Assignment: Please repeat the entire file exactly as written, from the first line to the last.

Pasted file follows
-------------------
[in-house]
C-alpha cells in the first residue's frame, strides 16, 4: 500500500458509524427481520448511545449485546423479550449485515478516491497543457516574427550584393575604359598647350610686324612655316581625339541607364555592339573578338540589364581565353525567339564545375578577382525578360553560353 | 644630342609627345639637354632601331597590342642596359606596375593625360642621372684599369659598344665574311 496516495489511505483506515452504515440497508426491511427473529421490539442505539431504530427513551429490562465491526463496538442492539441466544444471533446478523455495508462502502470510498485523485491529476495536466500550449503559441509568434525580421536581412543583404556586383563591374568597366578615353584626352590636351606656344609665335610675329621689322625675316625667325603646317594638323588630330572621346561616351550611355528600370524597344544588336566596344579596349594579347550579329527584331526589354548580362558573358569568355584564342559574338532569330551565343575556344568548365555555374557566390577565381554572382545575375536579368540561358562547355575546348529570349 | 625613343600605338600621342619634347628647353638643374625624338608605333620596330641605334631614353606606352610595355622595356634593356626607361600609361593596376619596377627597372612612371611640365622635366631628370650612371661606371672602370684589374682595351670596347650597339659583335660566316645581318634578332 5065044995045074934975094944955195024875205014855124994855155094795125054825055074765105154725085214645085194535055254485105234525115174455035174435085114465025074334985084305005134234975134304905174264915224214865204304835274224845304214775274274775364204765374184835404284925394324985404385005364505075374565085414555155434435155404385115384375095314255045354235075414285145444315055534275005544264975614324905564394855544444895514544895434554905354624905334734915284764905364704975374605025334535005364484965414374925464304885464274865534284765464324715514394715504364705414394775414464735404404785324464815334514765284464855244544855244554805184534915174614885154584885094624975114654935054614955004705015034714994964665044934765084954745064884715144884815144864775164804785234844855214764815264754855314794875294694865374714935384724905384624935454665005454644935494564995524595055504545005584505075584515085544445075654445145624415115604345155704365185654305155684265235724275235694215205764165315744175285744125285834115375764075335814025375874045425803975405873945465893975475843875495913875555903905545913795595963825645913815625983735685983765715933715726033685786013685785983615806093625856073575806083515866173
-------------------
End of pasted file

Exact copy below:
[in-house]
C-alpha cells in the first residue's frame, strides 16, 4: 500500500458509524427481520448511545449485546423479550449485515478516491497543457516574427550584393575604359598647350610686324612655316581625339541607364555592339573578338540589364581565353525567339564545375578577382525578360553560353 | 644630342609627345639637354632601331597590342642596359606596375593625360642621372684599369659598344665574311 496516495489511505483506515452504515440497508426491511427473529421490539442505539431504530427513551429490562465491526463496538442492539441466544444471533446478523455495508462502502470510498485523485491529476495536466500550449503559441509568434525580421536581412543583404556586383563591374568597366578615353584626352590636351606656344609665335610675329621689322625675316625667325603646317594638323588630330572621346561616351550611355528600370524597344544588336566596344579596349594579347550579329527584331526589354548580362558573358569568355584564342559574338532569330551565343575556344568548365555555374557566390577565381554572382545575375536579368540561358562547355575546348529570349 | 625613343600605338600621342619634347628647353638643374625624338608605333620596330641605334631614353606606352610595355622595356634593356626607361600609361593596376619596377627597372612612371611640365622635366631628370650612371661606371672602370684589374682595351670596347650597339659583335660566316645581318634578332 5065044995045074934975094944955195024875205014855124994855155094795125054825055074765105154725085214645085194535055254485105234525115174455035174435085114465025074334985084305005134234975134304905174264915224214865204304835274224845304214775274274775364204765374184835404284925394324985404385005364505075374565085414555155434435155404385115384375095314255045354235075414285145444315055534275005544264975614324905564394855544444895514544895434554905354624905334734915284764905364704975374605025334535005364484965414374925464304885464274865534284765464324715514394715504364705414394775414464735404404785324464815334514765284464855244544855244554805184534915174614885154584885094624975114654935054614955004705015034714994964665044934765084954745064884715144884815144864775164804785234844855214764815264754855314794875294694865374714935384724905384624935454665005454644935494564995524595055504545005584505075584515085544445075654445145624415115604345155704365185654305155684265235724275235694215205764165315744175285744125285834115375764075335814025375874045425803975405873945465893975475843875495913875555903905545913795595963825645913815625983735685983765715933715726033685786013685785983615806093625856073575806083515866173